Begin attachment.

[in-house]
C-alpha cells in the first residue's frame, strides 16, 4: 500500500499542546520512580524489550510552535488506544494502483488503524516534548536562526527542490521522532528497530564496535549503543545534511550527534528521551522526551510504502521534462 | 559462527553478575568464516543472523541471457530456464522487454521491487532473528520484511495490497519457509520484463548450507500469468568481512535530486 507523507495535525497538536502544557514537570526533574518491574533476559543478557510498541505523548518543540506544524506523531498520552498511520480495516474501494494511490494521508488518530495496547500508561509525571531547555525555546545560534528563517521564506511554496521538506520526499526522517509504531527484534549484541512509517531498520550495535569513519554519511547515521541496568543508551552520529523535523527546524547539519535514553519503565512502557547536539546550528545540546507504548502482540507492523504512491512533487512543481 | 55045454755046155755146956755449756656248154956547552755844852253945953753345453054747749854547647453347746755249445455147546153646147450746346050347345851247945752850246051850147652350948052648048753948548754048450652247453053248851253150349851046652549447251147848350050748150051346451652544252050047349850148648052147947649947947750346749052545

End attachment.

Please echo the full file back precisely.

[in-house]
C-alpha cells in the first residue's frame, strides 16, 4: 500500500499542546520512580524489550510552535488506544494502483488503524516534548536562526527542490521522532528497530564496535549503543545534511550527534528521551522526551510504502521534462 | 559462527553478575568464516543472523541471457530456464522487454521491487532473528520484511495490497519457509520484463548450507500469468568481512535530486 507523507495535525497538536502544557514537570526533574518491574533476559543478557510498541505523548518543540506544524506523531498520552498511520480495516474501494494511490494521508488518530495496547500508561509525571531547555525555546545560534528563517521564506511554496521538506520526499526522517509504531527484534549484541512509517531498520550495535569513519554519511547515521541496568543508551552520529523535523527546524547539519535514553519503565512502557547536539546550528545540546507504548502482540507492523504512491512533487512543481 | 55045454755046155755146956755449756656248154956547552755844852253945953753345453054747749854547647453347746755249445455147546153646147450746346050347345851247945752850246051850147652350948052648048753948548754048450652247453053248851253150349851046652549447251147848350050748150051346451652544252050047349850148648052147947649947947750346749052545